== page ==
Advertisement

Estimating the Confidence Interval of Evolutionary Stochastic Process Mean from Wavelet Based Bootstrapping

  • Aline Edlaine de Medeiros
  • Eniuce Menezes de Souza
Chapter
Part of the ICSA Book Series in Statistics book series (ICSABSS)

Abstract

A time series is a realization of a stochastic process, where each observation is considered in general as the mean of a Gaussian distribution for each time point t. The classical theory is built based on this supposition. However, this assumption may be frequently broken, mainly for non-stationary or evolutionary stochastic process. Thus, in this work we proposed to estimate the uncertainty for the evolutionary mean, μt, of a stochastic process based on bootstrapping of wavelet coefficients. The wavelet multiscale decomposition provides wavelet coefficients that have less autocorrelation than the observations in time domain, allowing to apply bootstrap methodologies. Several bootstrap methodologies based on discrete wavelet transform (DWT), also called wavestrapping, have been proposed in the literature to estimate the confidence interval of some statistics for a time series, such as the autocorrelation. In this paper we implemented these methods with few modifications and compared them to newly proposed methods based on non-decimated wavelet transform (NDWT), which is a translation invariant transform and more adequate for dealing with time series. Each realization of the bootstrap provides a surrogate time series, that imitates the trajectories of the original stochastic process, allowing to build a confidence interval for its mean for both stationary and non-stationary processes. As an application, the confidence interval of the mean rate of bronchiolitis hospitalizations for Paraná-BR state was estimated as well as its bias and standard errors.

Notes

Acknowledgements

The authors acknowledge and appreciate the anonymous reviewers for the valuable comments and such a positive feedback. The authors also thank the financial support of the Brazilian Federal Agency for Support and Evaluation of Graduate Education (CAPES).

References

  1. Angelini, C., Cava, D., Katul, G., & Vidakovic, B. (2005). Resampling hierarchical processes in the wavelet domain: A case study using atmospheric turbulence. Physica D: Nonlinear Phenomena, 207(1), 24–40.MathSciNetCrossRefGoogle Scholar
  2. Breakspear, M., Brammer, M., & Robinson, P. A. (2003). Construction of multivariate surrogate sets from nonlinear data using the wavelet transform. Physica D: Nonlinear Phenomena, 182(1), 1–22.MathSciNetCrossRefGoogle Scholar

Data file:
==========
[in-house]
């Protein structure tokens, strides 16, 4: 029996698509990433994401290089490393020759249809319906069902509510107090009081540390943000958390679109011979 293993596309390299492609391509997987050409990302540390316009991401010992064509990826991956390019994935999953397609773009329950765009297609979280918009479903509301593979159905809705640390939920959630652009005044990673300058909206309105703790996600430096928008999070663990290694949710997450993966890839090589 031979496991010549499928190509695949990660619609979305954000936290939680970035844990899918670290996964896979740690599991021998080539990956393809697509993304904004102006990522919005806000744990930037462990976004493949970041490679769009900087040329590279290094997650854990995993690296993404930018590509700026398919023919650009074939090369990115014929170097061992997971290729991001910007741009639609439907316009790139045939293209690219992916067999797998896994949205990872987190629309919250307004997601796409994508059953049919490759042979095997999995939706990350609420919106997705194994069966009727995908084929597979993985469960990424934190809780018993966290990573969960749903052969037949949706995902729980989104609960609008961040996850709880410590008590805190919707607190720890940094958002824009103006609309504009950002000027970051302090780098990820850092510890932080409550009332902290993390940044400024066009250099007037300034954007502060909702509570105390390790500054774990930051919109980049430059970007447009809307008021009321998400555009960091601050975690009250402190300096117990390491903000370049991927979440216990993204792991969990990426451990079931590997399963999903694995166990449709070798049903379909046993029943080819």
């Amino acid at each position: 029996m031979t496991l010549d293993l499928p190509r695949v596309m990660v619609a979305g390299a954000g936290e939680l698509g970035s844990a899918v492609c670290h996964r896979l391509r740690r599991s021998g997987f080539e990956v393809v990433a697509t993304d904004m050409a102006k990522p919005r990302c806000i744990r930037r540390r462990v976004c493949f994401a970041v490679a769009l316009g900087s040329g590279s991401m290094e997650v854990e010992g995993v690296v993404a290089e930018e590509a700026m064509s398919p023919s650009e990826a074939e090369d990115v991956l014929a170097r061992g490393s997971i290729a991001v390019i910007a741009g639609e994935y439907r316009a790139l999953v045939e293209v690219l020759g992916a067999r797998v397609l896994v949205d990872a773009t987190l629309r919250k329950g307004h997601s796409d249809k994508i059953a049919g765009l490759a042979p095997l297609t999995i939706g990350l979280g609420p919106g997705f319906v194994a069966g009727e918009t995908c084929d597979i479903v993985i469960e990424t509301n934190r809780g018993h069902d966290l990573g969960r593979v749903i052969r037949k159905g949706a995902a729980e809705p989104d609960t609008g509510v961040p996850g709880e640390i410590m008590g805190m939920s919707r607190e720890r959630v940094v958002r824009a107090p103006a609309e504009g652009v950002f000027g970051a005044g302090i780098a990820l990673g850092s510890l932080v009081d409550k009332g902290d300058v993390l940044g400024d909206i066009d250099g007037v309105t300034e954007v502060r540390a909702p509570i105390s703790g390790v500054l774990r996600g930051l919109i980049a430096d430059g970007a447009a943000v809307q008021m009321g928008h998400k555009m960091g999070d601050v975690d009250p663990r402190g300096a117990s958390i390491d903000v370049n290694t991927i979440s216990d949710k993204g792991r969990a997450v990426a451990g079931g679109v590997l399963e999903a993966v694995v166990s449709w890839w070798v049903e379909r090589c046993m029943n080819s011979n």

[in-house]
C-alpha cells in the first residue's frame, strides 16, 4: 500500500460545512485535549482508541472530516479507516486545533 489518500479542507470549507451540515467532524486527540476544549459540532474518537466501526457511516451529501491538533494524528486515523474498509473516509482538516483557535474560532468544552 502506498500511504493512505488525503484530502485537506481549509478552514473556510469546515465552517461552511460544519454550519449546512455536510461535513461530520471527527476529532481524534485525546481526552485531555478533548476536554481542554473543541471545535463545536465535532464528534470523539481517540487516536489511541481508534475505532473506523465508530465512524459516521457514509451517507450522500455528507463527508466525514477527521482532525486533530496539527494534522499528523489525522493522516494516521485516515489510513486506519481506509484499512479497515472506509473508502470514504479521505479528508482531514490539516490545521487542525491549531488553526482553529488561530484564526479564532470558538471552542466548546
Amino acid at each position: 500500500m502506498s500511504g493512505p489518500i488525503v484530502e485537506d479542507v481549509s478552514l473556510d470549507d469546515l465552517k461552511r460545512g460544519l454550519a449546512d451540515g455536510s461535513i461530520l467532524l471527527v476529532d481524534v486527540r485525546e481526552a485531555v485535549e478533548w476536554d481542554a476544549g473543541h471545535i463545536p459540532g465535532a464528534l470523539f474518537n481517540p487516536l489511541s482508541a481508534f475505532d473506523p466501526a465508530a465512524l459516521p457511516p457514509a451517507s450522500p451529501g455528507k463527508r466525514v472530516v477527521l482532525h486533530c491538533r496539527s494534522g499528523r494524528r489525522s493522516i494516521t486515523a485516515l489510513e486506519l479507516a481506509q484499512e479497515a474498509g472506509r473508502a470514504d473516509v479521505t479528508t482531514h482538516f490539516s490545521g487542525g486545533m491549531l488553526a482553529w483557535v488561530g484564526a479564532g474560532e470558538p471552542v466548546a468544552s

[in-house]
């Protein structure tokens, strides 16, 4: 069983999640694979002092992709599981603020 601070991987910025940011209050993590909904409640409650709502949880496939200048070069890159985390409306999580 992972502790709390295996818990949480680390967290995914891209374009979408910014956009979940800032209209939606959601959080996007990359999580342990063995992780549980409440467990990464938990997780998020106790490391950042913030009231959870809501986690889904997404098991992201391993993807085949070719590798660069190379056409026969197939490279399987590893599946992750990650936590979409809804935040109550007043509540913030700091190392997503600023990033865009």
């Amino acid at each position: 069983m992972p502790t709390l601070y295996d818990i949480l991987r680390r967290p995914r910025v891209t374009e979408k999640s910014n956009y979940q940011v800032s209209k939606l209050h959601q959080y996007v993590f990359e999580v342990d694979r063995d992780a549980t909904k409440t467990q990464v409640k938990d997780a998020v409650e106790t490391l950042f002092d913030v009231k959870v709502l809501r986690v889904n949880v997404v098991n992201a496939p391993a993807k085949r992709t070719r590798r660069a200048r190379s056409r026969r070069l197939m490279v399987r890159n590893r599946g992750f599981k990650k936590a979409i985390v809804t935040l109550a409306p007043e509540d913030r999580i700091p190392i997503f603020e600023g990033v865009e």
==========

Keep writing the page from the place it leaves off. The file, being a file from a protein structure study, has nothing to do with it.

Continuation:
3. Chatfield, C. (2016). The analysis of time series: an introduction. Boca Raton: CRC Press.zbMATHGoogle Scholar
  4. Daubechies, I. (1992). Ten lectures on wavelets —— 1. The what, why, and how of wavelets. https://doi.org/10.1137/1.9781611970104.
  5. Efron, B., & Gong, G. (1983). A leisurely look at the bootstrap, the jackknife, and cross-validation. The American Statistician, 37(1), 36–48.MathSciNetGoogle Scholar
  6. Golia, S. (2002). Evaluating the GPH estimator via bootstrap technique. In W. Härdle, B. Rönz (Eds.), Compstat (pp. 343–348). Heidelberg: Physica.CrossRefGoogle Scholar
  7. Kang, M., & Vidakovic, B. (2017). MEDL and MEDLA: Methods for assessment of scaling by medians of log-squared nondecimated wavelet coefficients. arXiv preprint arXiv:1703.04180.Google Scholar
  8. Mallat, S. G. (1989). A theory for multiresolution signal decomposition: The wavelet representation. IEEE Transactions on Pattern Analysis and Machine Intelligence, 11(7) , 674–693.CrossRefGoogle Scholar
  9. Morettin, P. A., & Toloi, C. (2006). Análise de séries temporais. Spindale: Blucher.Google Scholar
  10. Nason, G. P., & Silverman, B. W. (1995). The stationary wavelet transform and some statistical applications. In A. Antoniadis & G. Oppenheim (Eds.), Wavelets and statistics (pp. 281–299). New York: Springer.CrossRefGoogle Scholar
  11. Percival, D., Sardy, S., & Davison, A. (2000). Wavestrapping time series: Adaptive wavelet-based bootstrapping. In Nonlinear and nonstationary signal processing (pp. 442–471). Cambridge: Cambridge University Press.Google Scholar
  12. Politis, D. N., & Romano, J. P. (1994). The stationary bootstrap. Journal of the American Statistical association, 89(428), 1303–1313.MathSciNetCrossRefGoogle Scholar
  13. R Core Team (2016). R: A language and environment for statistical computing. Vienna: R Foundation for Statistical Computing.Google Scholar
  14. Tang, L., Woodward, W. A., & Schucany, W. R. (2008). Undercoverage of wavelet-based resampling confidence intervals. Communications in Statistics – Simulation and Computation®, 37(7), 1307–1315.MathSciNetCrossRefGoogle Scholar
  15. Wei, W. S. W. (2006). Time series analysis: univariate and multivariate methods. Boston: Pearson Addison Wesley.zbMATHGoogle Scholar
  16. Wornell, G., & Oppenheim, A. V. (1996). Signal processing with fractals: A wavelet-based approach. Upper Saddle River: Prentice Hall Press.Google Scholar
  17. Yi, J.-S., Jung, Y.-Y., Jacko, J., Sainfort, F., & Vidakovic, B. (2007). Parallel wavestrap: Simulating acceleration data for mobile context simulator. Current Development in Theory and Applications of Wavelets, 1, 251–272.MathSciNetGoogle Scholar

Copyright information

© Springer Nature Switzerland AG 2018

Authors and Affiliations

  • Aline Edlaine de Medeiros
    • 1
  • Eniuce Menezes de Souza
    • 2
  1. 1.Graduate Program in BiostatisticsState University of MaringaMaringaBrazil
  2. 2.Department of StatisticsState University of MaringaMaringaBrazil

Personalised recommendations